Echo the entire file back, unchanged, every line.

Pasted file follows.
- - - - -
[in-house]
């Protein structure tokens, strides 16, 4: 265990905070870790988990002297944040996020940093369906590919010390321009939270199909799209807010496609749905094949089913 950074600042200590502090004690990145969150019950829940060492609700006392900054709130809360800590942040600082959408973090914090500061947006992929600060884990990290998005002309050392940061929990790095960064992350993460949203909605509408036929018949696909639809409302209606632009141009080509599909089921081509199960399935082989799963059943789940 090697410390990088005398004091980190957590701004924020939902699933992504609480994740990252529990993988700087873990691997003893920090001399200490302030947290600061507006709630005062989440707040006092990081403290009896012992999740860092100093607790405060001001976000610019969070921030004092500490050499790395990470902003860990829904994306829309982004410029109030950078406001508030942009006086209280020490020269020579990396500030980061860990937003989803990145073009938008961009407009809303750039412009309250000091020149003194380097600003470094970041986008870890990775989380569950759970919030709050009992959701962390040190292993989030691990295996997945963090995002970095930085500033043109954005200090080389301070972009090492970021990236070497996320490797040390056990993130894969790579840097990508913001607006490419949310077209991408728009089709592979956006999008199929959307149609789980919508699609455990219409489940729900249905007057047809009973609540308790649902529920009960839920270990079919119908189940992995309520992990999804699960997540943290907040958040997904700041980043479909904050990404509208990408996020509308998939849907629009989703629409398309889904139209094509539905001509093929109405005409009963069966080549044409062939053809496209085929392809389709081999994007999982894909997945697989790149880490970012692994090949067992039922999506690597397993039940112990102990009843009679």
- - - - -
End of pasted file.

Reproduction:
[in-house]
């Protein structure tokens, strides 16, 4: 265990905070870790988990002297944040996020940093369906590919010390321009939270199909799209807010496609749905094949089913 950074600042200590502090004690990145969150019950829940060492609700006392900054709130809360800590942040600082959408973090914090500061947006992929600060884990990290998005002309050392940061929990790095960064992350993460949203909605509408036929018949696909639809409302209606632009141009080509599909089921081509199960399935082989799963059943789940 090697410390990088005398004091980190957590701004924020939902699933992504609480994740990252529990993988700087873990691997003893920090001399200490302030947290600061507006709630005062989440707040006092990081403290009896012992999740860092100093607790405060001001976000610019969070921030004092500490050499790395990470902003860990829904994306829309982004410029109030950078406001508030942009006086209280020490020269020579990396500030980061860990937003989803990145073009938008961009407009809303750039412009309250000091020149003194380097600003470094970041986008870890990775989380569950759970919030709050009992959701962390040190292993989030691990295996997945963090995002970095930085500033043109954005200090080389301070972009090492970021990236070497996320490797040390056990993130894969790579840097990508913001607006490419949310077209991408728009089709592979956006999008199929959307149609789980919508699609455990219409489940729900249905007057047809009973609540308790649902529920009960839920270990079919119908189940992995309520992990999804699960997540943290907040958040997904700041980043479909904050990404509208990408996020509308998939849907629009989703629409398309889904139209094509539905001509093929109405005409009963069966080549044409062939053809496209085929392809389709081999994007999982894909997945697989790149880490970012692994090949067992039922999506690597397993039940112990102990009843009679």